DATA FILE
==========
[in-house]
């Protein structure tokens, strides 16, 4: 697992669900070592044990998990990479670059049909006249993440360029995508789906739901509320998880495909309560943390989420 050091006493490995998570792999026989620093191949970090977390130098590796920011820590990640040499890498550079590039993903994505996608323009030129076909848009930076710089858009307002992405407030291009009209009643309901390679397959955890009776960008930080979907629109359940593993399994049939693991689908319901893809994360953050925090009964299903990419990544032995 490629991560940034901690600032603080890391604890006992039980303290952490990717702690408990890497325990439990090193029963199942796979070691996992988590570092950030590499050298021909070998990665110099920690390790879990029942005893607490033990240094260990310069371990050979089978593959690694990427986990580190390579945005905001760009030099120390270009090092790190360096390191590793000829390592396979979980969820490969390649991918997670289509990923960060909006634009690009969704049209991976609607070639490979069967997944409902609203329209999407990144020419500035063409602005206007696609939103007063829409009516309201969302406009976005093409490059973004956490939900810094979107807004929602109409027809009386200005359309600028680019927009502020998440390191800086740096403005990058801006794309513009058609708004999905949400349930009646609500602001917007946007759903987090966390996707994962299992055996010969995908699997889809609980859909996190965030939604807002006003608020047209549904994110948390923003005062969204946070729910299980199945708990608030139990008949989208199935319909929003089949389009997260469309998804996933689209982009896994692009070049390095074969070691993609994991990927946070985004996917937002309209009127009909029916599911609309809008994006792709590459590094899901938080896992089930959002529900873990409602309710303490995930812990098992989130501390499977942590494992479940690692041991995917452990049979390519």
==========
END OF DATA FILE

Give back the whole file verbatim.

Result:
[in-house]
């Protein structure tokens, strides 16, 4: 697992669900070592044990998990990479670059049909006249993440360029995508789906739901509320998880495909309560943390989420 050091006493490995998570792999026989620093191949970090977390130098590796920011820590990640040499890498550079590039993903994505996608323009030129076909848009930076710089858009307002992405407030291009009209009643309901390679397959955890009776960008930080979907629109359940593993399994049939693991689908319901893809994360953050925090009964299903990419990544032995 490629991560940034901690600032603080890391604890006992039980303290952490990717702690408990890497325990439990090193029963199942796979070691996992988590570092950030590499050298021909070998990665110099920690390790879990029942005893607490033990240094260990310069371990050979089978593959690694990427986990580190390579945005905001760009030099120390270009090092790190360096390191590793000829390592396979979980969820490969390649991918997670289509990923960060909006634009690009969704049209991976609607070639490979069967997944409902609203329209999407990144020419500035063409602005206007696609939103007063829409009516309201969302406009976005093409490059973004956490939900810094979107807004929602109409027809009386200005359309600028680019927009502020998440390191800086740096403005990058801006794309513009058609708004999905949400349930009646609500602001917007946007759903987090966390996707994962299992055996010969995908699997889809609980859909996190965030939604807002006003608020047209549904994110948390923003005062969204946070729910299980199945708990608030139990008949989208199935319909929003089949389009997260469309998804996933689209982009896994692009070049390095074969070691993609994991990927946070985004996917937002309209009127009909029916599911609309809008994006792709590459590094899901938080896992089930959002529900873990409602309710303490995930812990098992989130501390499977942590494992479940690692041991995917452990049979390519």